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Matsuo Basho, Haiku and Yamagata



Matsuo Basho

Matsuo Basho was a haiku poet of the early Edo period, and he is credited for elevating the haiku from a recreational form of wordplay to the status of literature as the world’s shortest poetic form.


Basho was born in 1644 in the town of Ueno in Iga Province (present-day Iga city, Mie prefecture) as the second son of the Matsuo family. In his early teens, Basho entered service in the household of the Todo family, which governed the area. The Todo family heir, Yoshitada, who also used the pen name Sengin, had a taste for haiku poetry, and Basho is said to have begun his study of haiku poetry under Sengin. After Sengin’s early death, Basho left the service of the Todo family and moved to Kyoto to begin his training as a haiku poet under Kitamura Kigin, a scholar of Japanese classics and a celebrated waka and haiku poet of the day.


Around the age of 30, Basho went to live in Edo (Tokyo), where he became a teacher of haiku poetry. At the time, he used the pen name Tosei, or “green peach.” With this name, Basho was paying homage to Li Bai, an acclaimed Chinese poet of the 8th century who he greatly admired. “Green peach” is thought to be a playful twist on the name Li Bai, which can be translated as “white plum flower.”


In the winter of 1680, Basho moved to Fukagawa, located across the Sumida River from Edo. A basho tree (a non-fruiting variety of banana tree) planted by his disciples grew vigorously in his garden, and his cottage came to be called the Basho-an, or the “Basho Tree Hut.” From this, he officially adopted the pen name “Basho-an Tosei,” but increasingly began to go under the more simple “Basho.” At the time, Basho was an admirer of the classic “hermit literature” of China and Japan, and his tendency to also consider himself a “hermit” is reflected in many of the poems he wrote.


Beginning in 1684, Basho set off on a series of major journeys, and Nozarashi Kiko (Journey of a Weather-Beaten Skeleton) was the first of a number of narratives he wrote describing his travels. In doing so, he was emulating Chinese poets such as Li Bai and Di Fu, as well as the 12th-century Japanese poet Saigyo and the 15th-century Japanese poet Sogi, whose extensive travels exerted a major influence upon their literature.


In the third lunar month of 1689, Basho set off on a journey to the Tohoku and Hokuriku regions accompanied by his disciple Kawai Sora. Basho was 46 years of age at the time*, and the year marked the 500th anniversary of the death of the late Heian-era poet Saigyo. During his lifetime, Saigyo traveled twice to the Tohoku region, and through this journey, Basho was following in the footsteps of Saigyo and his contemporaries, including Minamoto no Yoshitsune and other generals of the Genji (Minamoto) and Heike (Taira) clans.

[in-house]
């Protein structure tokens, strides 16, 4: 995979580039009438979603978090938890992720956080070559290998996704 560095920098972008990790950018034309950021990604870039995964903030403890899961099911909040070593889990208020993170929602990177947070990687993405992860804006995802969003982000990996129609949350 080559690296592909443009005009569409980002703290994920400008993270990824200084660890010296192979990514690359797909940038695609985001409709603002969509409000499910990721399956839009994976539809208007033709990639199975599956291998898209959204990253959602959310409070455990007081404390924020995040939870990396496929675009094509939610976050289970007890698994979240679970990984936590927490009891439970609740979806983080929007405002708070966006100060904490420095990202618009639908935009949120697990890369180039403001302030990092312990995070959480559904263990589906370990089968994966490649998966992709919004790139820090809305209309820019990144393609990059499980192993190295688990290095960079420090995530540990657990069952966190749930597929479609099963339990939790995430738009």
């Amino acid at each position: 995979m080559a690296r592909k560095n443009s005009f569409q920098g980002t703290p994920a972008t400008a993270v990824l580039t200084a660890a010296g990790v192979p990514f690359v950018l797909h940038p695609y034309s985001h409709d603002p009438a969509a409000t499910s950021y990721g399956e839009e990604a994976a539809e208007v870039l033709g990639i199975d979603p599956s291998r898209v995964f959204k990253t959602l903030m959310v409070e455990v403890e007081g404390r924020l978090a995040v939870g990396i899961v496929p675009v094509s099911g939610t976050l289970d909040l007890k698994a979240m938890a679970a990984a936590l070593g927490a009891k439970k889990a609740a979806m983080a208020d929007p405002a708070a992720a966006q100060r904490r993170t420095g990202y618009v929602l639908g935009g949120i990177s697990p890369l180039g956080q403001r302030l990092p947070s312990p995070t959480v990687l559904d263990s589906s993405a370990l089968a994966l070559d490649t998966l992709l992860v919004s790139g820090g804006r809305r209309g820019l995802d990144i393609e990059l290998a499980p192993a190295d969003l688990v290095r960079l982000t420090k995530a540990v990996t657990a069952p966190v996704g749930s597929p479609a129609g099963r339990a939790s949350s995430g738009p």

After travelling approximately 2400 km throughout the Tohoku and Hokuriku regions over a period of some five months, Basho and Sora ended their journey in the town of Ogaki in Mino Province (present-day Ogaki city, Gifu prefecture), where Basho had many close friends. Five years later, Basho completed his celebrated Oku no Hosomichi travel narrative, a work based upon his experiences during this journey.


Basho spent 41 of the approximately 150 days of this journey within Yamagata prefecture, which was then a part of the Dewa Province. During this time, he visited Risshakuji Temple in Yamadera, where he wrote the famous “cicada haiku” recorded in his travel narrative: shizukasa ya / iwa ni shimiiru / semi no koe (such stillness – / the cries of the cicadas / sink into the rocks [translation: Donald Keene]).


In 1694, at the age of 51, Basho fell ill and died while visiting Osaka. In accordance with his last wishes, his body was taken to Gichuji Temple, near the banks of Lake Biwa in the region of Zeze, where he was buried next to the famed general Kiso no Yoshinaka, a tragic hero of the 12th century. The final haiku poem written by Basho was as follows: tabi ni yande / yume wa kareno wo / kake meguru (on a journey, ailing – / my dreams roam about / on a withered moor [translation: Makoto Ueno]).


Matsuo Basho established the shofu (“Basho style”) of haiku poetry, a style known for its artistic sophistication. He is widely recognized as one of Japan’s finest poets, and his Oku no Hosomichi travel narrative and famous haiku poem furuike ya / kawazu tobikomu / mizu no oto (the old pond – / a frog jumps in, / water’s sound [translation: Makoto Ueno]) are works known to virtually all Japanese people.


*In the pre-modern era, Japan used the kazoedoshi system of age reckoning in which people are considered to be one year of age when they are born, and a year is added to their age on the following New Year’s Day. Here, Matsuo Basho’s age is given according to the traditional age reckoning system. It should also be noted that the concept of “zero” did not originally exist in East Asia.

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